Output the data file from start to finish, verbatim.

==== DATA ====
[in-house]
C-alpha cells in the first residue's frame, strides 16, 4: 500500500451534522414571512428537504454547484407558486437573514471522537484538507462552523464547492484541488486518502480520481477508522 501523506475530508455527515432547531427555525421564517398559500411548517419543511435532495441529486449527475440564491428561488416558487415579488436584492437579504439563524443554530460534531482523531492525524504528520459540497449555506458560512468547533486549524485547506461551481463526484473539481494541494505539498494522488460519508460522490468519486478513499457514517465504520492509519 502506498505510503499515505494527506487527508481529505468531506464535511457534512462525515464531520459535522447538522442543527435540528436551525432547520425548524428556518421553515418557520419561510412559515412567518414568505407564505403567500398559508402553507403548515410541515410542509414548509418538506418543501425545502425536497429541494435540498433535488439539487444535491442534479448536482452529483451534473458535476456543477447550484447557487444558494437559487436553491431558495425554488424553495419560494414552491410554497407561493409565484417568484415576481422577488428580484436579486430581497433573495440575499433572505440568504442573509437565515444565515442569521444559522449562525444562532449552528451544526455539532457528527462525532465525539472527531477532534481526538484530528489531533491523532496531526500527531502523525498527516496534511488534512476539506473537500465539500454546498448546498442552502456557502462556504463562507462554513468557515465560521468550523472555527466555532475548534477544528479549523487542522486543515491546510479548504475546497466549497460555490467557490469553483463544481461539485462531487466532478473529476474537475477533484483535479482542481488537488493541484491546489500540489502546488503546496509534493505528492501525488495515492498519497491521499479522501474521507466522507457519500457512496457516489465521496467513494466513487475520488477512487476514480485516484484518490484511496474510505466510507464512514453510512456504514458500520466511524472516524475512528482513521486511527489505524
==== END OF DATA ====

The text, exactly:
[in-house]
C-alpha cells in the first residue's frame, strides 16, 4: 500500500451534522414571512428537504454547484407558486437573514471522537484538507462552523464547492484541488486518502480520481477508522 501523506475530508455527515432547531427555525421564517398559500411548517419543511435532495441529486449527475440564491428561488416558487415579488436584492437579504439563524443554530460534531482523531492525524504528520459540497449555506458560512468547533486549524485547506461551481463526484473539481494541494505539498494522488460519508460522490468519486478513499457514517465504520492509519 502506498505510503499515505494527506487527508481529505468531506464535511457534512462525515464531520459535522447538522442543527435540528436551525432547520425548524428556518421553515418557520419561510412559515412567518414568505407564505403567500398559508402553507403548515410541515410542509414548509418538506418543501425545502425536497429541494435540498433535488439539487444535491442534479448536482452529483451534473458535476456543477447550484447557487444558494437559487436553491431558495425554488424553495419560494414552491410554497407561493409565484417568484415576481422577488428580484436579486430581497433573495440575499433572505440568504442573509437565515444565515442569521444559522449562525444562532449552528451544526455539532457528527462525532465525539472527531477532534481526538484530528489531533491523532496531526500527531502523525498527516496534511488534512476539506473537500465539500454546498448546498442552502456557502462556504463562507462554513468557515465560521468550523472555527466555532475548534477544528479549523487542522486543515491546510479548504475546497466549497460555490467557490469553483463544481461539485462531487466532478473529476474537475477533484483535479482542481488537488493541484491546489500540489502546488503546496509534493505528492501525488495515492498519497491521499479522501474521507466522507457519500457512496457516489465521496467513494466513487475520488477512487476514480485516484484518490484511496474510505466510507464512514453510512456504514458500520466511524472516524475512528482513521486511527489505524